There will be two horse inspections – on 29 July, the day before the Dressage phase begins, and on 2 August before the final Jumping phase takes place.

A drawn starting order will be used for the Dressage and Cross-Country tests but in the final Jumping test horse/athlete combinations will go in reverse order of merit.

The full list HERE.

FEI Olympic Hub HERE.

by Louise Parkes

Media contacts:

Grania Willis
Executive Advisor
grania.willis@fei.org
+41 78 750 61 42

Olivia Robinson
Director, Communications
olivia.robinson@fei.org
+41 78 750 61 35

Shannon Gibbons
Manager, Media Relations & Media Operations
shannon.gibbons@fei.org
+41 78 750 61 46

Tokyo 2020 Olympic Games – Equestrian Dressage Preview

Celebrating Germany’s 13th Olympic Dressage team gold at the Rio 2016 Olympic Games: (L to R) Isabell Werth, Dorothee Schneider, Sönke Rothenberger, and Kristina Bröring-Sprehe. (FEI/Richard Juilliart)

Can Germany make it a fabulous 14?

Germany has a long and formidable record in Olympic Equestrian Dressage. Since the team competition was first introduced in Amsterdam (NED) in 1928, when the German side pinned Sweden into silver and The Netherlands into bronze, they have won 13 of the 20 Olympic team contests. And it’s looking very much like gold number 14 is just around the corner.

The loss to Great Britain at London in 2012 was the only blip in an otherwise seamless run that began in Los Angeles in 1984 when the great Reiner Klimke and Ahlerich led the victory gallop. Despite all the disruption of the last 18 months due to the Covid-19 pandemic and the Equine Herpes Virus (EHV-1) outbreak in mainland Europe, Team Germany arrive at the Tokyo 2020 Olympic Games as defending champions and strong favourites to do it all over again.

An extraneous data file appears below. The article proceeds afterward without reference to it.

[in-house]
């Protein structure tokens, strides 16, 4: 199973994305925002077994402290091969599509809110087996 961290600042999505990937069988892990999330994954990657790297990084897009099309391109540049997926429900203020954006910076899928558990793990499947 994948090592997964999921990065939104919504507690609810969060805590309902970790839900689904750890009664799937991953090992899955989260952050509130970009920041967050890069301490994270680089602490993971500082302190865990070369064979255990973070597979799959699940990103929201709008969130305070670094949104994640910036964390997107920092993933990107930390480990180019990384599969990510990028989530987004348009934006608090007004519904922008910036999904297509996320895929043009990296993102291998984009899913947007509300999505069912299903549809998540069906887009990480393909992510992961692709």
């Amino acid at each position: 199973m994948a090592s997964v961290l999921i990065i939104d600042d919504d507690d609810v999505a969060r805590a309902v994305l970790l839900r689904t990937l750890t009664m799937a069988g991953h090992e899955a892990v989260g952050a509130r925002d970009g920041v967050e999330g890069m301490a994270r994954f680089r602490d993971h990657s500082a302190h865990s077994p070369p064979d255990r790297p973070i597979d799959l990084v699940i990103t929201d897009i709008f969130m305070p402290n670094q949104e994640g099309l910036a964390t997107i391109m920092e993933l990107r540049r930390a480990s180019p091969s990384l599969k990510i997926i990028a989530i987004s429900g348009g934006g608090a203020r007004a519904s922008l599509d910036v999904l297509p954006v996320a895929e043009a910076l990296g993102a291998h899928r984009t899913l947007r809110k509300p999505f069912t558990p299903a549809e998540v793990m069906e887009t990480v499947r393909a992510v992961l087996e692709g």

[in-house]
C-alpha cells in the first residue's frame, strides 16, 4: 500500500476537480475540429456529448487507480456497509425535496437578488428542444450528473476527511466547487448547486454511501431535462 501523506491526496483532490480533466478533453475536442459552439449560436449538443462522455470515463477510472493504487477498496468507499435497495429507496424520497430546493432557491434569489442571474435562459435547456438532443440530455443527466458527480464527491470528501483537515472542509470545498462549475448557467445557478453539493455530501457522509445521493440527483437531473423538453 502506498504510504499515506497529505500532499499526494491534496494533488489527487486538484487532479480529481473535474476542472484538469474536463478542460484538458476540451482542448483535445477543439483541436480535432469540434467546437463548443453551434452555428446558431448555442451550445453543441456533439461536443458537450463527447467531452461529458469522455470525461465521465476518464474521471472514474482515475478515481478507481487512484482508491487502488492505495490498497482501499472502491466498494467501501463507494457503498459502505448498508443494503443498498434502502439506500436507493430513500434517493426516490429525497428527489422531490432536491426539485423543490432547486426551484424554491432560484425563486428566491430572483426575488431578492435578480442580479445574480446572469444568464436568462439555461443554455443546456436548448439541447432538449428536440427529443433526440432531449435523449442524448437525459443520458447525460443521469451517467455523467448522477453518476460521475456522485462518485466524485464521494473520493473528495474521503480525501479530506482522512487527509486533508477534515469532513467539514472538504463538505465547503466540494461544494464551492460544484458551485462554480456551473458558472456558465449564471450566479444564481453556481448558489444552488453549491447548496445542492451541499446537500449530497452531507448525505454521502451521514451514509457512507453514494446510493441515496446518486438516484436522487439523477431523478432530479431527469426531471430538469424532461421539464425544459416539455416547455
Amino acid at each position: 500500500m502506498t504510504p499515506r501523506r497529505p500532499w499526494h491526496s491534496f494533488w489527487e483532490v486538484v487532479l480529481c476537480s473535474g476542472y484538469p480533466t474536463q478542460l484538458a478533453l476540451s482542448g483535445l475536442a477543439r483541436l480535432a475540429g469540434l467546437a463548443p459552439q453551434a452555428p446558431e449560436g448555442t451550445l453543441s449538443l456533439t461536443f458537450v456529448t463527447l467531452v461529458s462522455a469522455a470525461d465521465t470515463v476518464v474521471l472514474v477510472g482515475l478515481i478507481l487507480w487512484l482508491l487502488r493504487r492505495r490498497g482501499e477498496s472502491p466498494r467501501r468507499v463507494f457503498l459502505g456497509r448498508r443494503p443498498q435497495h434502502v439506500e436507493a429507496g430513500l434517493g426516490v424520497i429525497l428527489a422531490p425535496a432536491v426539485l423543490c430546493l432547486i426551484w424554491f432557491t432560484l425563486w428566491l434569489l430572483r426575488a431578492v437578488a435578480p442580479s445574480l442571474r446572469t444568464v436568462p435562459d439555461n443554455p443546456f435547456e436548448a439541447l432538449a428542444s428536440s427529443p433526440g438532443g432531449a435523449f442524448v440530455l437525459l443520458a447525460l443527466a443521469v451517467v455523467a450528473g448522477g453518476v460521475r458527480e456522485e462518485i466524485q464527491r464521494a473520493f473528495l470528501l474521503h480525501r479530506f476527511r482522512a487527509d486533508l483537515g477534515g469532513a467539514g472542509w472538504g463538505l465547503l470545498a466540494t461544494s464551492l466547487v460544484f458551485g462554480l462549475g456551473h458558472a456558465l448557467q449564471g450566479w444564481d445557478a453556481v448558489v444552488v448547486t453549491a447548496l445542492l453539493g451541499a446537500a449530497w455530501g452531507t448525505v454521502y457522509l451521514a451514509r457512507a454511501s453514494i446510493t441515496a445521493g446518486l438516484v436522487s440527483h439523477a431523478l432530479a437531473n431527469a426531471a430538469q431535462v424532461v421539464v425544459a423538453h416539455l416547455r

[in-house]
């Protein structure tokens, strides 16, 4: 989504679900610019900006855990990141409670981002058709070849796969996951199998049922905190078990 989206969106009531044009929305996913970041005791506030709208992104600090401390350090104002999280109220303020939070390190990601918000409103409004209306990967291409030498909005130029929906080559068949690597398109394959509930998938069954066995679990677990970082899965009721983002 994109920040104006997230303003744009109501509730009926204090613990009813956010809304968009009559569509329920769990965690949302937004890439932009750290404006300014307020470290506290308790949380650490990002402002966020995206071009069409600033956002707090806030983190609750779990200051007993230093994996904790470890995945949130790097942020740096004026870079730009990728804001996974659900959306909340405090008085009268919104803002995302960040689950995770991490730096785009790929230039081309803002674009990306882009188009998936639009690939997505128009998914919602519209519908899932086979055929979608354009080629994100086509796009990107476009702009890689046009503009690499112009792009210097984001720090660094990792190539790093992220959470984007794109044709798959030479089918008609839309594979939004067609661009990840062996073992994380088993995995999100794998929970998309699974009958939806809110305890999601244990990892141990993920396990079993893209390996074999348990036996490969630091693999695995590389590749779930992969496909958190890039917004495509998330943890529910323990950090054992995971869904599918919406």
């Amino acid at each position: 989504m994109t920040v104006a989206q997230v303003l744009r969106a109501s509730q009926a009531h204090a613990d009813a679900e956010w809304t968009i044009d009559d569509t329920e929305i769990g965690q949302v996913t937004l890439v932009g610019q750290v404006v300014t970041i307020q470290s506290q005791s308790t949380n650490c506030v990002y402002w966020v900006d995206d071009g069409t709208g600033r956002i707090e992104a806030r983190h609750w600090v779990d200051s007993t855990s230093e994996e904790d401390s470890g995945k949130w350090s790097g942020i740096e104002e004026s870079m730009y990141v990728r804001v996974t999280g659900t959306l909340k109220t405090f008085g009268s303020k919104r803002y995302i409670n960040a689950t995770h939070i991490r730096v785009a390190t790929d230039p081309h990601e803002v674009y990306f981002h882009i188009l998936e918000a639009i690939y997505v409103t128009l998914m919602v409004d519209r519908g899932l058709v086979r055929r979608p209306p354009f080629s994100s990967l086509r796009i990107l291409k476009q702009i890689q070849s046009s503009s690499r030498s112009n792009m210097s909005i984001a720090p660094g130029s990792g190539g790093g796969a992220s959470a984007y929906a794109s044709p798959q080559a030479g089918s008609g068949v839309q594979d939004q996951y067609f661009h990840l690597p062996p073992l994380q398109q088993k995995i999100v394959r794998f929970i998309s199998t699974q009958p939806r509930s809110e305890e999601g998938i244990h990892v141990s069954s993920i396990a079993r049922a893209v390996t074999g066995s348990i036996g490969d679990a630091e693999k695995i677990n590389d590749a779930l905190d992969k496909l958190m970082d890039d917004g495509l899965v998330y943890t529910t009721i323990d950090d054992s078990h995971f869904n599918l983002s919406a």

Isabell Werth heads the line-up with the mare Bella Rose and holding the World number one slot. And underpinning the sheer strength of the German challenge, she will be joined by World numbers two and four4, Jessica von Bredow-Werndl with TSF Dalera BB and Dorothee Schneider with Showtime FRH. With Helen Langehanenberg and her mare Annabelle in reserve, they seem like an unstoppable force.

However, the three-per team format introduced for this year’s Games could prove highly influential. One off day for just one team member and the story could be very different indeed, because every ride will be critical.

Dynamic duo

At the Rio 2016 Olympic Games, Great Britain claimed silver and The Netherlands took team bronze and this time around the British send the dynamic duo of Charlotte Dujardin and Carl Hester once again, but both on relatively unexposed horses.

Dujardin’s decision to take the 10-year-old Gio instead of her considerably more experienced 12-year-old mare Mount St John Freestyle, who was in great form at Hagen (GER) in April and who swept all before her at the home international at Wellington (GBR) in May, came as a surprise. But the athlete, whose record-breaking partnership with the now-retired Valegro has helped popularise this sport like few before her, is backed up by the evergreen Hester and Charlotte Fry with Everdale, and she’s always going to be highly competitive.

Edward Gal with Total US and Hans Peter Minderhoud with Dream Boy headline the Dutch team, Patrik Kittel (Well Done de la Roche) leads the Swedish contingent, and Steffen Peters (Suppenkasper) will be a strong anchor for Team USA. Meanwhile, Team Belgium will be making a little bit of Olympic history as they make their first appearance since 1928.

When it comes to the individual honours all eyes will be on Denmark’s Cathrine Dufour and her fabulous horse Bohemian. The pair posted a back-to-back double of wins at the first leg of the FEI Dressage World Cup™ 2020/2021 series on home ground in Aarhus (DEN), pinning Germany’s Werth and von Bredow-Werndl into second and third.